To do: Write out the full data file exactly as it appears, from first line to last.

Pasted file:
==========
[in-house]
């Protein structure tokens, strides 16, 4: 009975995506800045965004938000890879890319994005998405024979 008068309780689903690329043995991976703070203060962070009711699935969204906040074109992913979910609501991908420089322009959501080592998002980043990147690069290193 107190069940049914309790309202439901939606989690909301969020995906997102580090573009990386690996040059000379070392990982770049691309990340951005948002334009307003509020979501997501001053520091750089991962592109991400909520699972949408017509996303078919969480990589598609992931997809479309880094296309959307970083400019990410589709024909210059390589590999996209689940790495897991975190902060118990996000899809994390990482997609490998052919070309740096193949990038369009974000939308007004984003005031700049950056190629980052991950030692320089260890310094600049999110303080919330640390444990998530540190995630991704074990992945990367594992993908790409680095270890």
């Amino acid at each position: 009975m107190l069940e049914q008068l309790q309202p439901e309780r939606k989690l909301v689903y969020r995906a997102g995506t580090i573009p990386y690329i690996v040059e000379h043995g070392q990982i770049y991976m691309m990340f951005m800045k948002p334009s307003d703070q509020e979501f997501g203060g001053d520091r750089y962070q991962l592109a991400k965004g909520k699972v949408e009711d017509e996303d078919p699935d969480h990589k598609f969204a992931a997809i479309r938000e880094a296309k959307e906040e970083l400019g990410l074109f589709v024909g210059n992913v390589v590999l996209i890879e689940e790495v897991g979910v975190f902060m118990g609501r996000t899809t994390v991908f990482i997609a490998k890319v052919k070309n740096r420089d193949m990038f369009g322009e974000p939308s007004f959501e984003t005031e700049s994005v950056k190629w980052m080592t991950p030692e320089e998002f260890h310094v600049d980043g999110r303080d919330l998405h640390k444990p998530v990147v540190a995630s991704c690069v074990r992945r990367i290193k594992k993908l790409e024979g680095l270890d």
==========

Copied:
[in-house]
């Protein structure tokens, strides 16, 4: 009975995506800045965004938000890879890319994005998405024979 008068309780689903690329043995991976703070203060962070009711699935969204906040074109992913979910609501991908420089322009959501080592998002980043990147690069290193 107190069940049914309790309202439901939606989690909301969020995906997102580090573009990386690996040059000379070392990982770049691309990340951005948002334009307003509020979501997501001053520091750089991962592109991400909520699972949408017509996303078919969480990589598609992931997809479309880094296309959307970083400019990410589709024909210059390589590999996209689940790495897991975190902060118990996000899809994390990482997609490998052919070309740096193949990038369009974000939308007004984003005031700049950056190629980052991950030692320089260890310094600049999110303080919330640390444990998530540190995630991704074990992945990367594992993908790409680095270890």
């Amino acid at each position: 009975m107190l069940e049914q008068l309790q309202p439901e309780r939606k989690l909301v689903y969020r995906a997102g995506t580090i573009p990386y690329i690996v040059e000379h043995g070392q990982i770049y991976m691309m990340f951005m800045k948002p334009s307003d703070q509020e979501f997501g203060g001053d520091r750089y962070q991962l592109a991400k965004g909520k699972v949408e009711d017509e996303d078919p699935d969480h990589k598609f969204a992931a997809i479309r938000e880094a296309k959307e906040e970083l400019g990410l074109f589709v024909g210059n992913v390589v590999l996209i890879e689940e790495v897991g979910v975190f902060m118990g609501r996000t899809t994390v991908f990482i997609a490998k890319v052919k070309n740096r420089d193949m990038f369009g322009e974000p939308s007004f959501e984003t005031e700049s994005v950056k190629w980052m080592t991950p030692e320089e998002f260890h310094v600049d980043g999110r303080d919330l998405h640390k444990p998530v990147v540190a995630s991704c690069v074990r992945r990367i290193k594992k993908l790409e024979g680095l270890d």